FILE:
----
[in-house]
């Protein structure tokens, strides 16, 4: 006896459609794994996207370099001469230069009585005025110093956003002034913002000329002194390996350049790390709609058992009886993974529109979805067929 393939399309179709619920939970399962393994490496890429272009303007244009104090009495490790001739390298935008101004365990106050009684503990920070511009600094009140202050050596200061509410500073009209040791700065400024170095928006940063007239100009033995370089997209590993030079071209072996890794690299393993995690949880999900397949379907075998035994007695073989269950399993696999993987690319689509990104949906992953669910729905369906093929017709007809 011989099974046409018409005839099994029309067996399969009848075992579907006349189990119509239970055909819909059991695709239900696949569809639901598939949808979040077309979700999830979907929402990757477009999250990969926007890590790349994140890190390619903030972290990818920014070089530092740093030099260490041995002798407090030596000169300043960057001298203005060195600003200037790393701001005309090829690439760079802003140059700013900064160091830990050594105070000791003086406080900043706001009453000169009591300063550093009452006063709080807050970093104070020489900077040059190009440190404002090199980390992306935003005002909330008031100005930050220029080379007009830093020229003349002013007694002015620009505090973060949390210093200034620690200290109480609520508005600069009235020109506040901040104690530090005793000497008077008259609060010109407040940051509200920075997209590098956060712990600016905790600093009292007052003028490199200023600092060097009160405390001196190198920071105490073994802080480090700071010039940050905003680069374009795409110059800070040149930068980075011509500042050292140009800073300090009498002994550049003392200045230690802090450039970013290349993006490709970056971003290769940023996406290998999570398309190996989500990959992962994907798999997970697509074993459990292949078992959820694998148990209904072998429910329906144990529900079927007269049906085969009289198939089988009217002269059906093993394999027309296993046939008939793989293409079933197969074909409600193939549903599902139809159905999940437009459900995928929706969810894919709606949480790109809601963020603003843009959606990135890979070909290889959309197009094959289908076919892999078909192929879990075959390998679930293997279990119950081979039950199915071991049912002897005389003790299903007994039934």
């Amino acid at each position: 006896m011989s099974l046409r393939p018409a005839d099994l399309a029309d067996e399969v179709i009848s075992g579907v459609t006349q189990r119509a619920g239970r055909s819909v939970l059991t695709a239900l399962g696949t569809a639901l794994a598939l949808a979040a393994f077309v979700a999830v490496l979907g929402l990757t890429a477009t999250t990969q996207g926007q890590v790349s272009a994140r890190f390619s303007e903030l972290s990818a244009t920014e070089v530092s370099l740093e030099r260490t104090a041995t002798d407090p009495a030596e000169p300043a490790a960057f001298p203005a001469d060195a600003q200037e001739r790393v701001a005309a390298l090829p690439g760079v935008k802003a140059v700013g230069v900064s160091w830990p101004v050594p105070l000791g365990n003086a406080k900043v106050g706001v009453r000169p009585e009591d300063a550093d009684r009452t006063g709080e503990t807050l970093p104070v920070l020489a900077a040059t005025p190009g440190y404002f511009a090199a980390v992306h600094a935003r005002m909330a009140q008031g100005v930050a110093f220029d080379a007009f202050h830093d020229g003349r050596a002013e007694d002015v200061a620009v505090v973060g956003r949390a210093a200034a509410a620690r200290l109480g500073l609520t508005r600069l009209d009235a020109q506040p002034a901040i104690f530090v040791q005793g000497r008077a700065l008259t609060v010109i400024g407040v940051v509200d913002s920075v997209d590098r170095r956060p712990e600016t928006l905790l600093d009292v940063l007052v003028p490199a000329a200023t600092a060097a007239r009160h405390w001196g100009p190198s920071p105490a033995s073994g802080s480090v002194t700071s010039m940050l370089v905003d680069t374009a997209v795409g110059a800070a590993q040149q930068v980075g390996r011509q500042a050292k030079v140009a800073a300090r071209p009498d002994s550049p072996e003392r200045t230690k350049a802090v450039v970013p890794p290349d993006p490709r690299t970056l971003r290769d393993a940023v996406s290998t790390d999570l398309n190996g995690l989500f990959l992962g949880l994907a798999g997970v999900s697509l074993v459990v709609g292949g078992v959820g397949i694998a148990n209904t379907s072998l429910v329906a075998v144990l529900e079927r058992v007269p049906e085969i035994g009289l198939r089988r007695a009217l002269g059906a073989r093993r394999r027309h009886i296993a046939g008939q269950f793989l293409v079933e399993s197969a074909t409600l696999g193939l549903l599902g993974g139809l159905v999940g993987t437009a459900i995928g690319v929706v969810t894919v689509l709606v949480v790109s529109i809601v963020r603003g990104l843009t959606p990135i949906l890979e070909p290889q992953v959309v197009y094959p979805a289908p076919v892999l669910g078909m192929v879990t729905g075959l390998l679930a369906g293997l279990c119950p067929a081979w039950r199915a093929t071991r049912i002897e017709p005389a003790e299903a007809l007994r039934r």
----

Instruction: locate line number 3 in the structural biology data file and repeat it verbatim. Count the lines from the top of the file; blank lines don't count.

């Amino acid at each position: 006896m011989s099974l046409r393939p018409a005839d099994l399309a029309d067996e399969v179709i009848s075992g579907v459609t006349q189990r119509a619920g239970r055909s819909v939970l059991t695709a239900l399962g696949t569809a639901l794994a598939l949808a979040a393994f077309v979700a999830v490496l979907g929402l990757t890429a477009t999250t990969q996207g926007q890590v790349s272009a994140r890190f390619s303007e903030l972290s990818a244009t920014e070089v530092s370099l740093e030099r260490t104090a041995t002798d407090p009495a030596e000169p300043a490790a960057f001298p203005a001469d060195a600003q200037e001739r790393v701001a005309a390298l090829p690439g760079v935008k802003a140059v700013g230069v900064s160091w830990p101004v050594p105070l000791g365990n003086a406080k900043v106050g706001v009453r000169p009585e009591d300063a550093d009684r009452t006063g709080e503990t807050l970093p104070v920070l020489a900077a040059t005025p190009g440190y404002f511009a090199a980390v992306h600094a935003r005002m909330a009140q008031g100005v930050a110093f220029d080379a007009f202050h830093d020229g003349r050596a002013e007694d002015v200061a620009v505090v973060g956003r949390a210093a200034a509410a620690r200290l109480g500073l609520t508005r600069l009209d009235a020109q506040p002034a901040i104690f530090v040791q005793g000497r008077a700065l008259t609060v010109i400024g407040v940051v509200d913002s920075v997209d590098r170095r956060p712990e600016t928006l905790l600093d009292v940063l007052v003028p490199a000329a200023t600092a060097a007239r009160h405390w001196g100009p190198s920071p105490a033995s073994g802080s480090v002194t700071s010039m940050l370089v905003d680069t374009a997209v795409g110059a800070a590993q040149q930068v980075g390996r011509q500042a050292k030079v140009a800073a300090r071209p009498d002994s550049p072996e003392r200045t230690k350049a802090v450039v970013p890794p290349d993006p490709r690299t970056l971003r290769d393993a940023v996406s290998t790390d999570l398309n190996g995690l989500f990959l992962g949880l994907a798999g997970v999900s697509l074993v459990v709609g292949g078992v959820g397949i694998a148990n209904t379907s072998l429910v329906a075998v144990l529900e079927r058992v007269p049906e085969i035994g009289l198939r089988r007695a009217l002269g059906a073989r093993r394999r027309h009886i296993a046939g008939q269950f793989l293409v079933e399993s197969a074909t409600l696999g193939l549903l599902g993974g139809l159905v999940g993987t437009a459900i995928g690319v929706v969810t894919v689509l709606v949480v790109s529109i809601v963020r603003g990104l843009t959606p990135i949906l890979e070909p290889q992953v959309v197009y094959p979805a289908p076919v892999l669910g078909m192929v879990t729905g075959l390998l679930a369906g293997l279990c119950p067929a081979w039950r199915a093929t071991r049912i002897e017709p005389a003790e299903a007809l007994r039934r």